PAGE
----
This winter, children found a dead butterfly outside and we discussed how it might have died. Many of their questions were about how a caterpillar turns into a butterfly, which seemed like a short-answer question that wouldn’t lead to sustained inquiry. I challenged students to think about how they might find the answers – for example, “How might we find out how or why the butterfly died?” and “How might we learn more about how caterpillars turn into butterflies?” The children then exclaimed, “We could make a butterfly garden!” We can, and we did, exploring our driving question: “How can we make and take care of a butterfly garden?”

When co-creating a driving question with young students:

  • Listen to and observe play and conversations that happen during unstructured times like lunch and recess.  Bring the topic back to the students in the form of “I heard some people are interested in…” or “I saw some of you playing…” Ask students to share questions about that topic, and create a Need to Know list. 
  • Read students’ questions and highlight recurring words or phrases. To scaffold the discussion, ask “What is the same about these questions?” or “What are a lot of people wondering about?” or “What words do you hear over and over again?”
  • Pull together similar ideas or phrases and read them aloud to students. Ask “Is there anything you want to change? Does this question say what you want it to?” You can scaffold this by sometimes offering your own ideas, for example saying “This question seems like it would take a short time to answer, or we could just get the answer from a book.  How do you think we might make this a bigger question?”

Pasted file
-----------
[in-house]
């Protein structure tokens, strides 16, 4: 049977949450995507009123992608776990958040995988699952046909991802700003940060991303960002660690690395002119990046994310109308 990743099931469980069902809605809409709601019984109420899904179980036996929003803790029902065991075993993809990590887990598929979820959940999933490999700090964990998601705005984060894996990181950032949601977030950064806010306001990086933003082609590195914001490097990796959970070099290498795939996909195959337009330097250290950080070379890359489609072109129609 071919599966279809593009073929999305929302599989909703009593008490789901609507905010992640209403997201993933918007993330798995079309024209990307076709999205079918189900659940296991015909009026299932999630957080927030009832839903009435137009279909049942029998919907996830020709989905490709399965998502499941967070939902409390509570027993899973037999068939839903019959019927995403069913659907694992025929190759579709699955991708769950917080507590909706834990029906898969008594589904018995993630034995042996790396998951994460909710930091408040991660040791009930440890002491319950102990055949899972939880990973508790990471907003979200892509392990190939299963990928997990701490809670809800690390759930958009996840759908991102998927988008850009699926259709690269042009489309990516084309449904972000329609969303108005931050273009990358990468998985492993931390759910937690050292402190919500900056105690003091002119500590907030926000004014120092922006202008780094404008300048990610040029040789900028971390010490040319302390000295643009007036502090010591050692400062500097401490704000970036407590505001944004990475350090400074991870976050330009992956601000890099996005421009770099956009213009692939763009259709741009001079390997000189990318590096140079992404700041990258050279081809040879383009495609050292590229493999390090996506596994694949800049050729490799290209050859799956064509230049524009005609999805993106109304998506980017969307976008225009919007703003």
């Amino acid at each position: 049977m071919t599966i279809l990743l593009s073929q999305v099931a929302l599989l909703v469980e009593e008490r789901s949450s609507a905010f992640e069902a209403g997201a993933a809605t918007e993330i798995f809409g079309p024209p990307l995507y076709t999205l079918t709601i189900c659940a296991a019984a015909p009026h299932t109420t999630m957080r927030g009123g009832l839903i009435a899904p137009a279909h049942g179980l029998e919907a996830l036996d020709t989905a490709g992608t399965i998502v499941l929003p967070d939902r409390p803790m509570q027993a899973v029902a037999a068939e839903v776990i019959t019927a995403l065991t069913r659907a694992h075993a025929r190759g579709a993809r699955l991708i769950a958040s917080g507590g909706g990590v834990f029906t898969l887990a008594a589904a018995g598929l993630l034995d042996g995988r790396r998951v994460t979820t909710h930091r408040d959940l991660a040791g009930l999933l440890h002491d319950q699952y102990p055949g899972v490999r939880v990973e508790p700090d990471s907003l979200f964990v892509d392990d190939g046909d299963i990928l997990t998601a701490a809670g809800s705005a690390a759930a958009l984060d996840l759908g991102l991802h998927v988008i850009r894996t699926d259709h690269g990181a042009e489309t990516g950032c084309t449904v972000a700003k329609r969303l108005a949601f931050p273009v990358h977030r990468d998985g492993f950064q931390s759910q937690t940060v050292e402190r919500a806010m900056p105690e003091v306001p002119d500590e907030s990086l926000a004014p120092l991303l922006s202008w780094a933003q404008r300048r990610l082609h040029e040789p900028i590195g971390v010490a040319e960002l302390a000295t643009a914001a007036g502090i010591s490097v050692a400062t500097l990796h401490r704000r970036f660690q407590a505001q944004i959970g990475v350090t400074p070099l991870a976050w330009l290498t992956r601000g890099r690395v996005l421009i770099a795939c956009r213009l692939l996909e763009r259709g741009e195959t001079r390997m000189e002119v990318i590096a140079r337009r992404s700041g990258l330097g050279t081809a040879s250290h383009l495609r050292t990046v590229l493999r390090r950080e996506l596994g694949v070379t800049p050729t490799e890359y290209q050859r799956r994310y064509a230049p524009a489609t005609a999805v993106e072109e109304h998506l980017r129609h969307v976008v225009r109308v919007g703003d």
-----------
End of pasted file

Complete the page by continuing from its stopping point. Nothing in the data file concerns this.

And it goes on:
• Revisit the driving question over two or three days. Make changes according to what your students say.

While teachers can always develop their own driving questions with students of any age, co-creation can be tool in classrooms of all ages. By denying younger students’ ability to co-create driving questions with their teacher, what are we implying? That young children can’t or don’t ask questions? Not only can young learners ask questions… what they usually do more than anything else is ask questions.

But what about the fact that their critical thinking skills and their knowledge base is only just emerging? Well, that’s why we are there, to support students and “co-create.” As early childhood teachers, we can scaffold these skills to ensure true student ownership of projects. Creating driving questions with young children leads to authentic, engaging projects that sustain their interest. Crucially, it also ensures that questions will be posed in the language of children, not teachers – a goal for all driving questions. Though it seems challenging to embrace the ambiguity, trust in your students to lead the way.

Sara Lev, National Faculty – West
Sara currently works at Larchmont Charter School in Los Angeles, where she is developing and teaching the school's first stand-alone Transitional Kindergarten program. Sara has worked in public, private and charter school settings as an early childhood educator for the last 13 years. She received her Master’s Degree in Early Childhood Education from Bank Street College in New York City.